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NYPD: Major crime down nearly 25% last week

NYPD Commissioner Dermot Shea.

NYPD Commissioner Dermot Shea. Credit: Howard Simmons

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Major crime in New York City declined by nearly 25% last week after stringent social distancing measures kicked in to control the coronavirus spread and officers made fewer arrests in many categories, the latest NYPD crime statistics show.

The drop in crime, which included an over 18% fall in burglaries and a decline of nearly 28% in grand larcenies, came as no surprise to some law enforcement officials and criminologists. Officials said the NYPD recorded similar crime drops in the period right after the Sept. 11, 2001, terror attacks.

Using the week ending March 15 as a baseline, the city at that time recorded 1,770 major felonies such as homicides, burglary, rape and robbery. For the week that ended Sunday, the period in which Gov. Andrew M. Cuomo announced a series of escalating social distancing measures, including a prohibition on nonessential businesses having workers report to the office, the number of such crimes dipped to 1,337, a decline of 24.4%. Shootings also dropped by more than 30%. There was one homicide.

NYPD officials appeared to acknowledge that officers were using their best judgment in handling their jobs.

“Police officer are continuing to use their discretion as they work around the clock to ensure public safety,” NYPD spokeswoman Devora Kaye said.

“The men and women of the NYPD continue to address and adapt to crime conditions in real time and implement a range of strategies including precision policing, which keeps the department focused on the drivers or violence and disorder,” Kaye said.

Officers also appear to be pulling back on interfacing with the public by making fewer arrests and writing fewer traffic and other types of summonses, the data showed over the week period. For instance, gun arrests were down 36.7%, narcotics arrests dropped 42.5% and arrests for suspended licenses and other vehicle offenses down over 50%, according to the NYPD statistics.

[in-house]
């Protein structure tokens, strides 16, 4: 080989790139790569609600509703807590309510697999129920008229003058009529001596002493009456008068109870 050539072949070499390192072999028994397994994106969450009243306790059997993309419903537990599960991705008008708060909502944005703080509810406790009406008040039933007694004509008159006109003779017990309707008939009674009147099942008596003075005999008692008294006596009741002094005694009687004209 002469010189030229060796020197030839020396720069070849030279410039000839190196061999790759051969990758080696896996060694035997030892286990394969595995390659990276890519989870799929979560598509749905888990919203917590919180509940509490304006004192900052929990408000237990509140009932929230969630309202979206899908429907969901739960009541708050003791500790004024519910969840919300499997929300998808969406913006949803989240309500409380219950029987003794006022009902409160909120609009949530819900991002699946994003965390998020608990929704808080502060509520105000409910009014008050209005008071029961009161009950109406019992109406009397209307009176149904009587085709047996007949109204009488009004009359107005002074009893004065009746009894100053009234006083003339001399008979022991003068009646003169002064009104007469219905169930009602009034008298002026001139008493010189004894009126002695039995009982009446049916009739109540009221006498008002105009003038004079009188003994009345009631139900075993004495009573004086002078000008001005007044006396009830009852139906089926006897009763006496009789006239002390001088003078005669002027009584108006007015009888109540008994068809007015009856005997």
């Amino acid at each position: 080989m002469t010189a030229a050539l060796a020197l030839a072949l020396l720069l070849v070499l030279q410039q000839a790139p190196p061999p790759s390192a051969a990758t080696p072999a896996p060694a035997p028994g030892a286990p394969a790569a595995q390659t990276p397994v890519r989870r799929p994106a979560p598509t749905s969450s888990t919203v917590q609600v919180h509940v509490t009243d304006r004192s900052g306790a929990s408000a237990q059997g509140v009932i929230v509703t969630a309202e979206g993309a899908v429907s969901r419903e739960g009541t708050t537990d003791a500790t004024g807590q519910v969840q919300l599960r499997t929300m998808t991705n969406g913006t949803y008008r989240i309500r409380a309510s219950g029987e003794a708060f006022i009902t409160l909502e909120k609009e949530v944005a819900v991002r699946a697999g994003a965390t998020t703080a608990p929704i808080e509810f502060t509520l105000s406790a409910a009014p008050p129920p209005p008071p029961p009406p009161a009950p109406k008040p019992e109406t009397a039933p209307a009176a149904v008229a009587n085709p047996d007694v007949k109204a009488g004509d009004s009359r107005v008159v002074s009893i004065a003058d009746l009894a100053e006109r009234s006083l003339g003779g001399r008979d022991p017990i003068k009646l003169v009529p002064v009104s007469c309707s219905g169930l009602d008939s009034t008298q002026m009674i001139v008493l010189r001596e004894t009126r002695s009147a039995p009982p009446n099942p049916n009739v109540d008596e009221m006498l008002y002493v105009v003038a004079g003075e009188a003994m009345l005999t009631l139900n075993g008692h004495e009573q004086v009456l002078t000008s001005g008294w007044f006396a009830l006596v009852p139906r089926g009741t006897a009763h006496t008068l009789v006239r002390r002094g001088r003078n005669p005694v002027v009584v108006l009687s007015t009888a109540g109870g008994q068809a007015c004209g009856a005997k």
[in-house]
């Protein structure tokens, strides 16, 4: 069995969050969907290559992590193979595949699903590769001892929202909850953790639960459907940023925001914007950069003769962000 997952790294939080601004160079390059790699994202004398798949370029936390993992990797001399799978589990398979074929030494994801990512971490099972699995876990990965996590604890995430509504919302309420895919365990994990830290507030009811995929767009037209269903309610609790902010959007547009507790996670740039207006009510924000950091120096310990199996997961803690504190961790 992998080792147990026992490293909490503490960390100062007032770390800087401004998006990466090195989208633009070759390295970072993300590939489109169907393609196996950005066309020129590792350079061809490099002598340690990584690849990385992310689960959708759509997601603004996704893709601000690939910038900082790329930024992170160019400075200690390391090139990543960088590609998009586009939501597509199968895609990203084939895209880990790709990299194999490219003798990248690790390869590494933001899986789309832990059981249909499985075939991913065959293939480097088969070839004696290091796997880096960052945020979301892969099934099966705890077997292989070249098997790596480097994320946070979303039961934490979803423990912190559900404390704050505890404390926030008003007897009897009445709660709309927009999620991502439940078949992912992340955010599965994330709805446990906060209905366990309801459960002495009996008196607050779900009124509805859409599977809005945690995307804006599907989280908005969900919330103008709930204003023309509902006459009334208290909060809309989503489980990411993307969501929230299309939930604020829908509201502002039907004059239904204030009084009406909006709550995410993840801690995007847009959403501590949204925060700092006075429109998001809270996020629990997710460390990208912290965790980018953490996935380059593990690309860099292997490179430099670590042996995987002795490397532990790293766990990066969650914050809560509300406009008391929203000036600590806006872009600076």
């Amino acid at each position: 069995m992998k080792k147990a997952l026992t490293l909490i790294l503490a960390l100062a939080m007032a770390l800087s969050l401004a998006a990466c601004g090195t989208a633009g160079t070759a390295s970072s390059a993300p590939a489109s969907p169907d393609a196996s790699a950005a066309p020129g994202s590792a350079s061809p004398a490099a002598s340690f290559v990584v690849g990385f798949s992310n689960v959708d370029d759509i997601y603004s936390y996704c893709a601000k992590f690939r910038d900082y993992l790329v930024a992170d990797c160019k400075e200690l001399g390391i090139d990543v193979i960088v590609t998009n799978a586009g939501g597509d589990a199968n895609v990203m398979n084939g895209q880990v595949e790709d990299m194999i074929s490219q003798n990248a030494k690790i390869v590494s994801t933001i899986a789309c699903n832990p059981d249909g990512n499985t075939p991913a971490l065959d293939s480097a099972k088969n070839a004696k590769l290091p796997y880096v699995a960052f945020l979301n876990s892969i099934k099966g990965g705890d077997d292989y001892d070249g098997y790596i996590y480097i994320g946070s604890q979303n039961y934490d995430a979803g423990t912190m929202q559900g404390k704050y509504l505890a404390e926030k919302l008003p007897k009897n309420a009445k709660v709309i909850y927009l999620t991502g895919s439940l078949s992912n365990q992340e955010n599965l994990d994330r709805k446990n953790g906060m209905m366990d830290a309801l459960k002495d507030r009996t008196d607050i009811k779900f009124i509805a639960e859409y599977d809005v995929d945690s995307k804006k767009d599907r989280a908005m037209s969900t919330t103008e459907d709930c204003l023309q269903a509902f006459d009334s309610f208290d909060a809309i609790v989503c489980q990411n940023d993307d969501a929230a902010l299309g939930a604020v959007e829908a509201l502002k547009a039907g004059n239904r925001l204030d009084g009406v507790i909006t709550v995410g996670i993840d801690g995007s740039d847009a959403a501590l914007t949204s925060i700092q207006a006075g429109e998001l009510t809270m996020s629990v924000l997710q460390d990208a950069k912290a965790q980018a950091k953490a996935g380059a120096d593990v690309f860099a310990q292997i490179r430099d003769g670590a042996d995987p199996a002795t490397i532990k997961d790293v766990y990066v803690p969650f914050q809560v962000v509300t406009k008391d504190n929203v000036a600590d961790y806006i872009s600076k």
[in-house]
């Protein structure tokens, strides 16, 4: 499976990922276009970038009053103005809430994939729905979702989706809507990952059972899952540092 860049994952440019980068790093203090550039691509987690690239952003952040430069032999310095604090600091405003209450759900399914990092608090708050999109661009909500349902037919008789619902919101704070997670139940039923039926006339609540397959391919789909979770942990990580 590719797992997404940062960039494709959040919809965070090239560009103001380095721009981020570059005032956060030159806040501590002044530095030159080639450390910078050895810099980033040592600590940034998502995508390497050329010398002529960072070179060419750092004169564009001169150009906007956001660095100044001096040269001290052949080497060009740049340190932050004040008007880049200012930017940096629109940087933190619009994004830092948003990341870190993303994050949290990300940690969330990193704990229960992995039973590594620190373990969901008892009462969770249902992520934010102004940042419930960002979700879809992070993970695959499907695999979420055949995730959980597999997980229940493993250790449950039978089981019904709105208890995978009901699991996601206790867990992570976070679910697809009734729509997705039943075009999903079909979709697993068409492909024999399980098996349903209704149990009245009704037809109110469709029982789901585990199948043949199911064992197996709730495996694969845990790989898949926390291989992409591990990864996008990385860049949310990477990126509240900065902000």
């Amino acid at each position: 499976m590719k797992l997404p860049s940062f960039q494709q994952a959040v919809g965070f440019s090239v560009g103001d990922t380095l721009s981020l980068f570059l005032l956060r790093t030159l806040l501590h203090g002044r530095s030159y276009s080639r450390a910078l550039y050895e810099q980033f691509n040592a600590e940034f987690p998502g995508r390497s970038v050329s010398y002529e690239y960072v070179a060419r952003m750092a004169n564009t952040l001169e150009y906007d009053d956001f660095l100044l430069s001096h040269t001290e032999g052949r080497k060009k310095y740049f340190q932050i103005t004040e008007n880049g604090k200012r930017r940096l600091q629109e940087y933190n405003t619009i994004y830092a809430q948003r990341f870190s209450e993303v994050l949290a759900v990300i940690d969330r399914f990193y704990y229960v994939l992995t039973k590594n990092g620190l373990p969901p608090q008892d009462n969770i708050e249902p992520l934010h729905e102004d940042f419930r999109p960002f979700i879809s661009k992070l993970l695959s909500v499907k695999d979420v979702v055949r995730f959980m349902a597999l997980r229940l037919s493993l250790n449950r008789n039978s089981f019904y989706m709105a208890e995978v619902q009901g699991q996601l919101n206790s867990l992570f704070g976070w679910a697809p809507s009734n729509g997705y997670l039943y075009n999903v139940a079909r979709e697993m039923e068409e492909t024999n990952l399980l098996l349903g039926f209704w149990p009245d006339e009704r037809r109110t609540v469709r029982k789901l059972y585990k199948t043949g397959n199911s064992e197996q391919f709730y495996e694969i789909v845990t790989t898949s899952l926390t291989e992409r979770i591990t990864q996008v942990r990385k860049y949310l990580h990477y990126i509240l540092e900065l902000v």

“This gives new meaning to the term uncharted territory” in policing, said Eugene O’Donnell, a professor at John Jay College of Criminal Justice.

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O’Donnell thinks that the decline in crime and the drop in arrests showed that the criminals, the public and police are afraid of unnecessary social contacts.

“How many people are taking it upon themselves not to report crimes?” O’Donnell asked rhetorically.

With the coronavirus crisis evolving, law enforcement experts were unclear what the longer term impact of the measures might be on crime. Overall, for the year to date, crime was still up 17% over the same period in 2019, a problem for police who were used to years of recent declines.

Retired NYPD Det. Sgt. Joseph Giacalone, who also teaches at John Jay, was concerned that with the return of warm weather, people would begin to ignore social distancing rules and crime again would increase.

Giacalone also was concerned about any marked increase in officers who test positive for the virus and are out.

As of Tuesday, 211 NYPD members are out with coronavirus, including 177 uniformed members.

After 9/11, Giacalone said the city saw a dramatic decrease in reported crime, something he attributed to the fact that many officers were doing recovery work at Ground Zero and not around to take reports from the public.

"This is only temporary," Giacalone said about the crime rate drop. "Warm weather is coming and you'll get more people outside, even under containment."

Major Crimes Data for New York City

Week ending March 15…Week Ending March 22…………..Difference

Murder………8……………………………1……………………………..-87.5%

Rape………….13………………………….15……………………………+15.3%

Robbery…….229……………………….210……………………………-8.2%

Fel. Assault….389…………………….318……………………………..-18.2%

Burglary………213…………………… 173……………………………..-18.7%

Gr. Larceny….775………………….…517……………………………..-27.6%

Auto Larceny…125………………… 103……………………………..-17.6%

Total…………….1,770………….…….1,337………………………….-24.4%

Source: NYPD

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